Signet Jewelers (SIG -0.84%) doesn't get a lot of attention on Wall Street, but the latest earnings report from the world's largest diamond jewelry retailer should turn a few heads.

The retail stock jumped 20% Tuesday and tacked on another 6% Wednesday after the company easily beat estimates in its third-quarter earnings report and raised its guidance, even as it faced difficult comparisons with the quarter a year ago and a volatile macroeconomic environment.

Revenue in the quarter rose 2.9%, or 4.2% in constant currency, to $1.58 billion, ahead of estimates at $1.5 billion. Same-store sales were down 7.6% as the company lapped a quarter in which consumers were still benefiting from government stimulus and as it experienced some macroeconomic pressure.

Person putting a necklace on another person.

Image source: Getty Images.

While the slide in comparable sales led to a decline in gross margin and overall profitability, with adjusted earnings per share falling from $1.43 to $0.74, that was still much better than the analyst consensus at $0.31.

In addition to the earnings beat, Signet shares seemed to jump because the company proved that it is managing well through a challenging environment, and the stock is a great value at the current price.

A hidden gem

Though the third-quarter numbers alone may not look that impressive, CFO Joan Hilson said that the company is executing on its primary goal: to gain market share, grow the top line, and deliver double-digit operating margin. The company's improvement is also clearer when compared to its pre-pandemic performance.

Signet, which owns jewelry banners including Jared, Kay, and Zales, grew revenue by 33% compared to the pre-pandemic quarter three years ago, and flipped an adjusted operating loss of $29.3 million to an adjusted operating income of $57.9 million.

Those results show that its multi-banner strategy is successfully moving customers up the value chain, generating higher transaction value and improved spending at higher price points. While inflation has impacted lower-income customers more, the company is also seeing evidence that its marketing strategies are paying off as average transaction value increased 8% over the last year and up 27% over the last three years as the company said on its earnings call.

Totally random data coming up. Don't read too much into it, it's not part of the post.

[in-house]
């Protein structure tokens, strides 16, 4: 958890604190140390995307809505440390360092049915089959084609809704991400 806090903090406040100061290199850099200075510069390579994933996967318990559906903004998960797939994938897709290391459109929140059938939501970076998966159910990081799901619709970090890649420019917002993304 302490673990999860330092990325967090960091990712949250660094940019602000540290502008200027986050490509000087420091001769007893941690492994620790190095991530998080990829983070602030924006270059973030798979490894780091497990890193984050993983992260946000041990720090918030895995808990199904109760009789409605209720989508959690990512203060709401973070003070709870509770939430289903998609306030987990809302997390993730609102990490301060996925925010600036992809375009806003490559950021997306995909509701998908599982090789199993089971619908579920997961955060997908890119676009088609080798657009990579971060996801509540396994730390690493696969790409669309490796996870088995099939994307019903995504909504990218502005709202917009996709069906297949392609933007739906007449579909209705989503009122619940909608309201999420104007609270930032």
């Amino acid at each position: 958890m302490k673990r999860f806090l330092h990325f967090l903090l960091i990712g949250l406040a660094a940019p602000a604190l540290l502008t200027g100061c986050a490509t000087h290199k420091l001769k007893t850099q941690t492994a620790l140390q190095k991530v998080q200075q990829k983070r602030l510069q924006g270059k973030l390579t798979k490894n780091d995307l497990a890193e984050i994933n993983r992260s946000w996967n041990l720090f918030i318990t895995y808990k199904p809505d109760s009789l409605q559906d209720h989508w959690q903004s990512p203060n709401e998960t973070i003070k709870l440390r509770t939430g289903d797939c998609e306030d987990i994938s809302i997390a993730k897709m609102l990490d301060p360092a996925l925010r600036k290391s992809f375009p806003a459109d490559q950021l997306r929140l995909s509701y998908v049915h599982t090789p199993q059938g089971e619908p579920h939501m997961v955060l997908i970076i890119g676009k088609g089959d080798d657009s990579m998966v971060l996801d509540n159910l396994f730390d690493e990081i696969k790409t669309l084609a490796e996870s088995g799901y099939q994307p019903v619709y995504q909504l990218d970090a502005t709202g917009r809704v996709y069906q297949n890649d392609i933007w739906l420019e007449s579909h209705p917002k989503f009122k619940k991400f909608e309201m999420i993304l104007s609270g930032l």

The company has also successfully managed its inventory at a time when much of the retail sector has been burdened with excess merchandise after anticipating supply chain headwinds and overestimating customer demand. Signet's inventory was actually down 2%, excluding its acquisitions of Diamonds Direct and Blue Nile, and its clearance levels are at their lowest since the company began implementing its "inspiring brilliance" strategy.

Is the stock a buy?

Signet's guidance shows that the company expects a strong holiday quarter, even as much of the rest of the retail sector has said the opposite.  

For the fourth quarter, the company expects revenue of $2.59 billion to $2.66 billion, which was in line with the consensus at $2.64 billion, and it raised full-year adjusted EPS guidance from $10.98-$11.57 to $11.40-$12.00, ahead of estimates at $10.90. That guidance implies adjusted EPS of $5.04 to $5.64 in the fourth quarter, which compares to expectations of $4.96 and is an improvement from the quarter a year ago.

Based on that improved guidance, the stock trades at a price-to-earnings of less than 7, a sign the market still seems skeptical that Signet can deliver on its goal of gaining market share, growing the top line, and posting double-digit operating margins.

The company has been buying back stock, and management said on the call that it believes the stock is "significantly undervalued." Based on its current performance and momentum in a challenging retail environment, the stock looks like a good bet to outperform if it can execute on those strategic goals.